Eleventh Earl of Buchan (1742–1829), Scottish writer and founder of the Society of Antiquaries of Scotland. Buchan was a reform-minded nationalist who actively promoted the Enlightenment ideals of liberty and the popular dissemination of learning. Unfortunately, his flamboyance, dandified posturing, and shameless self-promotion have diminished his reputation. He was notoriously mocked by James Boswell, Horace Walpole, Lord Cockburn, and Sir Walter Scott, among other distinguished contemporaries, with the result that scholars undervalue his contributions to the political and intellectual character of modern Scotland. Buchan inherited his family's Whig sympathies, but his own liberal instincts received their chief encouragement at Glasgow University (1762–1763), where he was a student of Adam Smith and John Millar, and attended the Academy of Art established by Robert and Andrew Foulis. He had previously studied at the universities of Saint Andrews (1755–1759) and Edinburgh (1760–1762), eventually also associating himself with Aberdeen University, a testimony to his lifelong commitment to Scottish learning.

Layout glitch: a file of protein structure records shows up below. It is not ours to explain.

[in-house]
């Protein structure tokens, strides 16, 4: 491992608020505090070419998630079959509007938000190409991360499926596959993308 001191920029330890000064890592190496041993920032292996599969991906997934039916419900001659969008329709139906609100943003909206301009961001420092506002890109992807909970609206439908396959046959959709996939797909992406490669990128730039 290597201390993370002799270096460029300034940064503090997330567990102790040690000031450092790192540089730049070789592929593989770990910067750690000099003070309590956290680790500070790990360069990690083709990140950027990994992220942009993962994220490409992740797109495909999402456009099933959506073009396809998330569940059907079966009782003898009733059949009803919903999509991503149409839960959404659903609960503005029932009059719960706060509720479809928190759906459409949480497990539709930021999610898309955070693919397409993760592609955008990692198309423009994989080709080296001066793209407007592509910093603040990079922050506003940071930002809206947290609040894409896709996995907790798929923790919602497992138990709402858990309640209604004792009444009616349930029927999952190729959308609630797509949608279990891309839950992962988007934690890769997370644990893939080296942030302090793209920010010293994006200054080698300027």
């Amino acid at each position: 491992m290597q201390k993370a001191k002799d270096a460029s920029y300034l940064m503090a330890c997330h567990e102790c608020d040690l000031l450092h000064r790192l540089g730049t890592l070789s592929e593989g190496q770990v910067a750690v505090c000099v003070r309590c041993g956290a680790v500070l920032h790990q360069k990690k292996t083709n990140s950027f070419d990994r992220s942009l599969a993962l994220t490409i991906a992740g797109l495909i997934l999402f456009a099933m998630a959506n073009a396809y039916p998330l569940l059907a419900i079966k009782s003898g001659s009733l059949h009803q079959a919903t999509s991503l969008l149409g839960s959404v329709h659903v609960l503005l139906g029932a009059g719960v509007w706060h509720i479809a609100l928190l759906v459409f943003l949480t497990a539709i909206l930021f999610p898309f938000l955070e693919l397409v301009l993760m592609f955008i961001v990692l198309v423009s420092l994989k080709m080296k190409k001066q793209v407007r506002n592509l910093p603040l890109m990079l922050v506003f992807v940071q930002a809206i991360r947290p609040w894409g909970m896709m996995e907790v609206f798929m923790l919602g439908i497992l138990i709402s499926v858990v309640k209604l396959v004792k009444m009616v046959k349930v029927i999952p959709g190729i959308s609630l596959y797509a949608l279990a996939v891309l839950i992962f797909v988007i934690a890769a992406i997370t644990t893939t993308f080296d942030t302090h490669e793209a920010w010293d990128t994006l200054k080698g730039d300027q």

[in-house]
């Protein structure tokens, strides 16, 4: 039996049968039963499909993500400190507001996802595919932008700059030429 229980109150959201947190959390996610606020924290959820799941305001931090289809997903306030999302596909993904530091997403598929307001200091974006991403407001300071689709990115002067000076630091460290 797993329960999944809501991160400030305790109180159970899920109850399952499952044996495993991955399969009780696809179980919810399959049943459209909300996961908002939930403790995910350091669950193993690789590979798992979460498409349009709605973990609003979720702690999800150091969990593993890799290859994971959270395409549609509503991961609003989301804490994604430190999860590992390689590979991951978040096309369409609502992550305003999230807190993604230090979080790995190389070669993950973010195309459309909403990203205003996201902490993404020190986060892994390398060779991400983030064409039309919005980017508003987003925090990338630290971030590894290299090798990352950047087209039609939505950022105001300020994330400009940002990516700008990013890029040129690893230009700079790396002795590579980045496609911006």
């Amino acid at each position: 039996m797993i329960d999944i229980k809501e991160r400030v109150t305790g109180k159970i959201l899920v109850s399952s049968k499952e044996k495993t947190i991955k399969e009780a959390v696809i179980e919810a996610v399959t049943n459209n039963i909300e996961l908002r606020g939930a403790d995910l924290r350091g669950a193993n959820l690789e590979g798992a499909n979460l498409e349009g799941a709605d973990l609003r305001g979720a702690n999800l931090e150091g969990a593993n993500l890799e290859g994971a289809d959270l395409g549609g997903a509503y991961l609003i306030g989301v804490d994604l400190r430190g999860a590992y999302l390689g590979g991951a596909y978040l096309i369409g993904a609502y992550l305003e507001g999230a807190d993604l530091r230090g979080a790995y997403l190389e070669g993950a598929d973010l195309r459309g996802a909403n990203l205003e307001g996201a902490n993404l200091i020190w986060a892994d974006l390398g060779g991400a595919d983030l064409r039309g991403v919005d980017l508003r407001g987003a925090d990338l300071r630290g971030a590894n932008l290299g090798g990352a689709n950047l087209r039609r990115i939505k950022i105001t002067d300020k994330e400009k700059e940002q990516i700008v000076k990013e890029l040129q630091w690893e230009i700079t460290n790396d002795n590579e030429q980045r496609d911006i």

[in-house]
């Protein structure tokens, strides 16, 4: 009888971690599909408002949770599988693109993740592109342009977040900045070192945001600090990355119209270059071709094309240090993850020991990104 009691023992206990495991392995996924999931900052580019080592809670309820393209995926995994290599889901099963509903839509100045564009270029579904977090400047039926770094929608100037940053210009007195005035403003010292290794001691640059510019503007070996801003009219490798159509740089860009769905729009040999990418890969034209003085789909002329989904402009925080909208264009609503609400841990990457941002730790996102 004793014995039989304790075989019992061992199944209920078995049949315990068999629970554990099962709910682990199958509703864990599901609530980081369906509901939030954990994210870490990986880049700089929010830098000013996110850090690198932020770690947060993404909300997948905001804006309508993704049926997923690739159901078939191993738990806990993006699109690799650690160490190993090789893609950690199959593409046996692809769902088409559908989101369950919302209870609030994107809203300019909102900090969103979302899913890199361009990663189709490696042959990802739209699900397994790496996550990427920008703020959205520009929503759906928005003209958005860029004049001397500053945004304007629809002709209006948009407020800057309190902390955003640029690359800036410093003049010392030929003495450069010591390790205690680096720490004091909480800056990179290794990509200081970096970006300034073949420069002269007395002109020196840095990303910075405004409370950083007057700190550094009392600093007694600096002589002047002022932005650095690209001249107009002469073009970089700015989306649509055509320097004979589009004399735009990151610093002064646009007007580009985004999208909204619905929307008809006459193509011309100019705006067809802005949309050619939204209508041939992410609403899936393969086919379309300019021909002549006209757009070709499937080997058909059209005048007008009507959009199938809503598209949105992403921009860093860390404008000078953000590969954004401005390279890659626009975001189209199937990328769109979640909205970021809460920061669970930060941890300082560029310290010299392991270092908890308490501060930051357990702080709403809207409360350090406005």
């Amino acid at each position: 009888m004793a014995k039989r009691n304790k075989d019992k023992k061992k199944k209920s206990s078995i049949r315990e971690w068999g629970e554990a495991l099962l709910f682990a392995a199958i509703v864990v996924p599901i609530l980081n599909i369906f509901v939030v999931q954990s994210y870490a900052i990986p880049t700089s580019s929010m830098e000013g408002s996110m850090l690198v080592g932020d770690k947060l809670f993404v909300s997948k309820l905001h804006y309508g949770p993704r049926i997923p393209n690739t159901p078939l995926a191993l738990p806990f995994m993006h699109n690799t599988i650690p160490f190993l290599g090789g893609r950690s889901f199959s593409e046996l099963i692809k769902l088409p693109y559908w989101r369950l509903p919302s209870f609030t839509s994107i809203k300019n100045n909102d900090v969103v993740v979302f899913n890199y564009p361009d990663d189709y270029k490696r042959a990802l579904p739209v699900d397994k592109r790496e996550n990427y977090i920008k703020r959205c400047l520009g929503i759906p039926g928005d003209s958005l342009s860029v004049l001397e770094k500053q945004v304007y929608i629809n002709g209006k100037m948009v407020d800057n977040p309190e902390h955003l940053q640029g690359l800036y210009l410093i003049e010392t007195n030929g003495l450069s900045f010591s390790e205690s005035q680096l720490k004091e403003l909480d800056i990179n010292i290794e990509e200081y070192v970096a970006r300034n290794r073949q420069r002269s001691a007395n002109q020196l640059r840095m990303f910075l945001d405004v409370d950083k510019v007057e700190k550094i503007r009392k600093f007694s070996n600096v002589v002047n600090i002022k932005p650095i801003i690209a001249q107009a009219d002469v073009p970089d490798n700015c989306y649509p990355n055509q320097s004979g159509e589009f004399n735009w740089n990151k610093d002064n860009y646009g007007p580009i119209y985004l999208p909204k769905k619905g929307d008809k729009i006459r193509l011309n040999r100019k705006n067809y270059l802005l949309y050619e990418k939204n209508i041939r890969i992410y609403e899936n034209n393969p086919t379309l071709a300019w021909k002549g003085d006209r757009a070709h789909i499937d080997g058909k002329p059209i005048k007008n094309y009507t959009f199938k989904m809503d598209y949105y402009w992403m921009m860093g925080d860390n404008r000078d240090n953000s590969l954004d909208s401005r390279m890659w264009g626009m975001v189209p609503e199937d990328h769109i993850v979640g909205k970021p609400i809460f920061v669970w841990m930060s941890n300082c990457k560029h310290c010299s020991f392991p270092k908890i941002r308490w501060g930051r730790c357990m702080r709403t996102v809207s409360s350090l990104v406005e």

From Encyclopedia of the Enlightenment in Oxford Reference.
Subjects: Modern History (1700 to 1945).